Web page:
Good exercise is better than Souvenaid

Published on Thursday, 31 January 2013 16:14
Written by Jessica Smith

Web Editor, Scott Buckler sat down with Alzheimer's Society Research Communications Officer, Jessica Smith, to discuss the recently developed Souvenaid drink which claims to meet the nutritional needs of people with early Alzheimer’s disease

Jessica, has Souvenaid not passed clinical tests to prove its statement of easing effects of early Alzheimer's related memory loss?

Souvenaid was tested in a trial of people with very mild or probably Alzheimer's disease, who were not taking any other Alzheimer's disease medications. The trial showed benefits for memory, but not any effect on other measures of thinking or everyday living, or any effects on other symptoms of dementia. Rigorous evidence is needed in order for medicines and treatments to qualify for prescription and so more trials would be needed on this.

Why are you dubious about its effectiveness?

The trial of Souvenaid compared it with a placebo, and not current Alzheimer's treatments; as a result, we can only see that it is better for memory than nothing. This is likely to cost about £1000 a year and is a lot less effective than current drugs available for people in the early stages of dementia. For many older people with dementia where finances might be tight, people are probably much better off putting their money towards good quality care or taking part in exercise.

Which current drugs are more effective and why?

There are no drug treatments available that can provide a cure for Alzheimer's disease or other forms of dementia. However, medicines have been developed that can improve symptoms, or temporarily slow down their progression, in some people. There are two main types of medication used to treat Alzheimer's disease - acetylcholinesterase inhibitors and NMDA receptor antagonists - which work in different ways. Acetylcholinesterase inhibitors include donepezil hydrochloride (Aricept), rivastigmine (Exelon) and galantamine (Reminyl). The NMDA receptor antagonist is memantine (Ebixa).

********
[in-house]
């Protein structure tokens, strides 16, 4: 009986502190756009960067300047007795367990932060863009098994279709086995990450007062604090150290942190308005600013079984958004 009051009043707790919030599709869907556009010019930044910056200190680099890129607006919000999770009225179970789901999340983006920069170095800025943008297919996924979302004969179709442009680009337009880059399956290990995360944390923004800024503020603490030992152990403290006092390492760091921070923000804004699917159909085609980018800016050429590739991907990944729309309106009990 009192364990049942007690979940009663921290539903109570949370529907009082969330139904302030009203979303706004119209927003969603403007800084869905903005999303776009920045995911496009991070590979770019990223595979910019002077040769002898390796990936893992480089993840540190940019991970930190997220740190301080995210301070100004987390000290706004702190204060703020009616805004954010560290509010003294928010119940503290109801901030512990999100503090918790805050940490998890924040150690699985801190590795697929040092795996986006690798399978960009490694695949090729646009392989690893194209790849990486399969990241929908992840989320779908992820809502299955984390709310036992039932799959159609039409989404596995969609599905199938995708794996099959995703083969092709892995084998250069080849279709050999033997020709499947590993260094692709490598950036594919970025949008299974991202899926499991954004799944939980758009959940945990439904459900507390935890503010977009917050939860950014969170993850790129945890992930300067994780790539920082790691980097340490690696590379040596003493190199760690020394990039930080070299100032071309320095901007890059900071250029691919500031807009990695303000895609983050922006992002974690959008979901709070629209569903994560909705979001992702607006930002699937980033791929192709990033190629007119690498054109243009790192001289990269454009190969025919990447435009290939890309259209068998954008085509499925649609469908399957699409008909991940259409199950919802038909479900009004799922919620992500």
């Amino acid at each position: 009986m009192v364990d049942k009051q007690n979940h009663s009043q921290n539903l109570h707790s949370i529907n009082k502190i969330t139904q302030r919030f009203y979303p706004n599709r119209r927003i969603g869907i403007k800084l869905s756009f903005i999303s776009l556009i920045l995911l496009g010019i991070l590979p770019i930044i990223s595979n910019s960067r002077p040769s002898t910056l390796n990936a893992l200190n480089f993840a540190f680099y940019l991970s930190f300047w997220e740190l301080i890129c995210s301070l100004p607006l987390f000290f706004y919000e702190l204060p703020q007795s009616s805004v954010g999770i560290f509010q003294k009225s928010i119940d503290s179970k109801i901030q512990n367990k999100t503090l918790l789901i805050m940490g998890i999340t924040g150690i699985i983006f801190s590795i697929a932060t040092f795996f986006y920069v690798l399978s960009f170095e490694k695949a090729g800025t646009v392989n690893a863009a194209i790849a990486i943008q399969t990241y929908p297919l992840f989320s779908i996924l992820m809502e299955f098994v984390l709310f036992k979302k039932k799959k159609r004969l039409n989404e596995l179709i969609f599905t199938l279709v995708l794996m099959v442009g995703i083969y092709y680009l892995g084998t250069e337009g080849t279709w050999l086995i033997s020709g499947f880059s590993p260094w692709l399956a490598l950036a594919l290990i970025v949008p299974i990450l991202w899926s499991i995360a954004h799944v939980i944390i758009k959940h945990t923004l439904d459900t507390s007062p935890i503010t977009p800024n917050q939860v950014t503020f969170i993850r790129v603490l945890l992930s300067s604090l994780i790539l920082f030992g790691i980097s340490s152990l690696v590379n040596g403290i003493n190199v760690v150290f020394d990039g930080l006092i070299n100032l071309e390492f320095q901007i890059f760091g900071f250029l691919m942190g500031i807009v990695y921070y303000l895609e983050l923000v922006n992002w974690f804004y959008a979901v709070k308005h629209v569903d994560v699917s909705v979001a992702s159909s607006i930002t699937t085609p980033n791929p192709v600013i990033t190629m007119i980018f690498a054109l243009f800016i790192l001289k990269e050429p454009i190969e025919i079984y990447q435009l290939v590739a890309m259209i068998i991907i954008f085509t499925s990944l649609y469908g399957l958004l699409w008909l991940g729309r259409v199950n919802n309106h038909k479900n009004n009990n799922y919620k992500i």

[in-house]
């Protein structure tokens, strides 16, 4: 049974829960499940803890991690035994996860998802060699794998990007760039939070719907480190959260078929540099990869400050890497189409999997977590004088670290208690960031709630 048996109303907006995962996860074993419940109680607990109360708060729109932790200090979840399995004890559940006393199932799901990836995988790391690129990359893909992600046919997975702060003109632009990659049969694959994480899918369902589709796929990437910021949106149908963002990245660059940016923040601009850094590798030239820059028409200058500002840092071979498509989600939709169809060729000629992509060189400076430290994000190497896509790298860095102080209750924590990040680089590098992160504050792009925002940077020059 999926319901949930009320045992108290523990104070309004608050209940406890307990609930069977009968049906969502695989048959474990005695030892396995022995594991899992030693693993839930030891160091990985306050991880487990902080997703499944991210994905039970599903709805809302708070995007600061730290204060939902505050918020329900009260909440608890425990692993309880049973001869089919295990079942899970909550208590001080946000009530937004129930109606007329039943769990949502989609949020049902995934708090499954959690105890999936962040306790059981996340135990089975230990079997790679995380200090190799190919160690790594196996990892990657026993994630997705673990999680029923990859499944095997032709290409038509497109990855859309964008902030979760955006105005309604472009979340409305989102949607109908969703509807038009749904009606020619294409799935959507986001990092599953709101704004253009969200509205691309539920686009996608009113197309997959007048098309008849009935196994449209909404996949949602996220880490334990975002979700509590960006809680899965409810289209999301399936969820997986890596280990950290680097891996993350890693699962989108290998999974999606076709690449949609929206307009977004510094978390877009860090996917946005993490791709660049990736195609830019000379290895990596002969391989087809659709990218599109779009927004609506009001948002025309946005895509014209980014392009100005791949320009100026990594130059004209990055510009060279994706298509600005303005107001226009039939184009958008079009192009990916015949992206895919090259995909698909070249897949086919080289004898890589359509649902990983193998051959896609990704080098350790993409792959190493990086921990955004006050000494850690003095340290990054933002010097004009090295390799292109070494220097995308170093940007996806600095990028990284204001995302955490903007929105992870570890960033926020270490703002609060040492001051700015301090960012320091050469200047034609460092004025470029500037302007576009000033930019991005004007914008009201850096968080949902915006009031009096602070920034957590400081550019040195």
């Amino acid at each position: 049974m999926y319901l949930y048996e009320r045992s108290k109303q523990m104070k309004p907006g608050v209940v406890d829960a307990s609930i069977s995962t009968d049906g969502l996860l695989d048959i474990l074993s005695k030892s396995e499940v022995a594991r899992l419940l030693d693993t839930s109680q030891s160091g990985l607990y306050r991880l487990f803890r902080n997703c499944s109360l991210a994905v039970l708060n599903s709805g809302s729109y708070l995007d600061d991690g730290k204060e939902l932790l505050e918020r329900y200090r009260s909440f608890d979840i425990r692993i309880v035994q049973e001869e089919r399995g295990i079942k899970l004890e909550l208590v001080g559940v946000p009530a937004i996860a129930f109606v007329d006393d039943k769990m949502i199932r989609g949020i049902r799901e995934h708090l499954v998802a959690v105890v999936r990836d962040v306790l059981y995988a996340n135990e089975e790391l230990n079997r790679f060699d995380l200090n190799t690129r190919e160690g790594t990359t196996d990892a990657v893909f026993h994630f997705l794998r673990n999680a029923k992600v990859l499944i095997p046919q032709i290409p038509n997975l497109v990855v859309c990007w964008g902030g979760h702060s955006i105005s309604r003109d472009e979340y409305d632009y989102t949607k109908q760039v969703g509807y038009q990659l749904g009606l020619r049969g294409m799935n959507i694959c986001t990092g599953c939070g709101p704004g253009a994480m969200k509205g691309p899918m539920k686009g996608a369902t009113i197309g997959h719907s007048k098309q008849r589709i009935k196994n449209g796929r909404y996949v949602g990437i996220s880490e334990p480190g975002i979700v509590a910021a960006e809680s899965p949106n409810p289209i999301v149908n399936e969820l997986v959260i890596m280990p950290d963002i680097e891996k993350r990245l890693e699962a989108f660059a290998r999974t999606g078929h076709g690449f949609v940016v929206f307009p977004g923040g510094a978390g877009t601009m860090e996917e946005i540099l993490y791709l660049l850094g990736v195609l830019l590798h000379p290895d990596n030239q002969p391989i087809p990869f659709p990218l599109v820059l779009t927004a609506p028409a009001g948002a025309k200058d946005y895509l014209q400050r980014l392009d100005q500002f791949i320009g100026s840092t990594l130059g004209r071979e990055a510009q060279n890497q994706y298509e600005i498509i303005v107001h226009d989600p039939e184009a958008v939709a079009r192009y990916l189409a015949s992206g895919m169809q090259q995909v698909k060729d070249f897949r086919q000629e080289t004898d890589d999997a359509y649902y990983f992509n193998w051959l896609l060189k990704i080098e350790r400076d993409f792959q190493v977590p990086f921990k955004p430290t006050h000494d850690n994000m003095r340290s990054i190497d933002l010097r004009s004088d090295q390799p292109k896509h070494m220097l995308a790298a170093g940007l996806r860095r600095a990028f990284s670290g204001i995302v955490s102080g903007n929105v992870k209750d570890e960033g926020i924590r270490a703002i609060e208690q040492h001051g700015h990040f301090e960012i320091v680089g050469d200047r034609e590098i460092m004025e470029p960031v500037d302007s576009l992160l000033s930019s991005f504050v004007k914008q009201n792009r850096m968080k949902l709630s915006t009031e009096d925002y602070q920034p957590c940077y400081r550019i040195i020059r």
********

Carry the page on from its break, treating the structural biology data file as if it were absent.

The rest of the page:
Between 40 and 70 per cent of people with Alzheimer's disease benefit from cholinesterase inhibitor treatment, but it is not effective for everyone and may improve symptoms only temporarily, between six and 12 months in most cases. According to an Alzheimer's Society survey of 4,000 people, those using these treatments often experience improvements in motivation, anxiety levels and confidence, in addition to daily living, memory and thinking.

Souvenaid only claims to help create an environment in which new synapses can be created, improving memory and reducing memory loss, not to 'cure' Alzheimer's completely. Does it have any benefits in this context or as part of a wider programme of treatments?

The benefits of Souvenaid in this context have not been proven.  It would be easy to look directly at whether synapses were being increased by testing the product in animal studies. This hasn't been done and therefore any benefits of this nature remain unproven theories.

Is it true that nutritional factors are often ignored when assessing/diagnosing Alzheimer's?

It is standard practice (as recommended by NICE guidelines) when someone presents to their GP showing signs and symptoms of dementia, for doctors to rule out other conditions which could be causing confusion in a person by conducting a blood test. This has the purpose of shedding light on other contributing factors.

We do know that nutritional factors can play a part in causing the onset of dementia. But, there are things people can do to reduce their risk of developing the condition. While there is no definitive way of preventing it, we now know that dementia is caused by a combination of genetic and lifestyle factors. This means changing the way you live can have a real impact. Leading a healthy lifestyle can reduce your risk of developing dementia by as much as 20%. A healthy lifestyle should include keeping a healthy weight, doing regular exercise, eating a healthy diet rich in fruit, vegetables and managing blood pressure and cholesterol.

If diagnosed early enough, can't Souvenaid make a difference to the progression of Alzheimer's, either alone or part of wider course of treatments?

While past studies of this product have showed some benefits for memory, there is no evidence that it has an effect on other aspects of thinking or everyday life, and there was also no benefit on other symptoms of dementia or in slowing the progression of the condition. Souvenaid has not been tested in combination with other Alzheimer's treatments, so we do not know what effects it may or may not have in that situation. Also, there have been no tests to suggest that it has more benefits as part of a regime.

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